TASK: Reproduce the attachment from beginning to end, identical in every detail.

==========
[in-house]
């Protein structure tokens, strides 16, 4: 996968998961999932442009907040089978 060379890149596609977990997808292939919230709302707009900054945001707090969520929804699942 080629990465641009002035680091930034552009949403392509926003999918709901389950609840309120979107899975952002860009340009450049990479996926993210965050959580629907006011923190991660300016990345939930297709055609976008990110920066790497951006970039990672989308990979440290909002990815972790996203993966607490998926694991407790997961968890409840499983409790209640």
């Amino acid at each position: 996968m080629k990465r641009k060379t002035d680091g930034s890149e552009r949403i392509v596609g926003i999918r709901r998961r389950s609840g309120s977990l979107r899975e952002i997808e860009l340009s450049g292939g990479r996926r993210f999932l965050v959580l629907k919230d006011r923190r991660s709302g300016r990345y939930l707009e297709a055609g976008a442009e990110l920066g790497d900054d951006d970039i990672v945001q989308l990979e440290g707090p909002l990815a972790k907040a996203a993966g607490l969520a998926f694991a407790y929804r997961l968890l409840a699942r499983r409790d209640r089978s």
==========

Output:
[in-house]
């Protein structure tokens, strides 16, 4: 996968998961999932442009907040089978 060379890149596609977990997808292939919230709302707009900054945001707090969520929804699942 080629990465641009002035680091930034552009949403392509926003999918709901389950609840309120979107899975952002860009340009450049990479996926993210965050959580629907006011923190991660300016990345939930297709055609976008990110920066790497951006970039990672989308990979440290909002990815972790996203993966607490998926694991407790997961968890409840499983409790209640």
């Amino acid at each position: 996968m080629k990465r641009k060379t002035d680091g930034s890149e552009r949403i392509v596609g926003i999918r709901r998961r389950s609840g309120s977990l979107r899975e952002i997808e860009l340009s450049g292939g990479r996926r993210f999932l965050v959580l629907k919230d006011r923190r991660s709302g300016r990345y939930l707009e297709a055609g976008a442009e990110l920066g790497d900054d951006d970039i990672v945001q989308l990979e440290g707090p909002l990815a972790k907040a996203a993966g607490l969520a998926f694991a407790y929804r997961l968890l409840a699942r499983r409790d209640r089978s």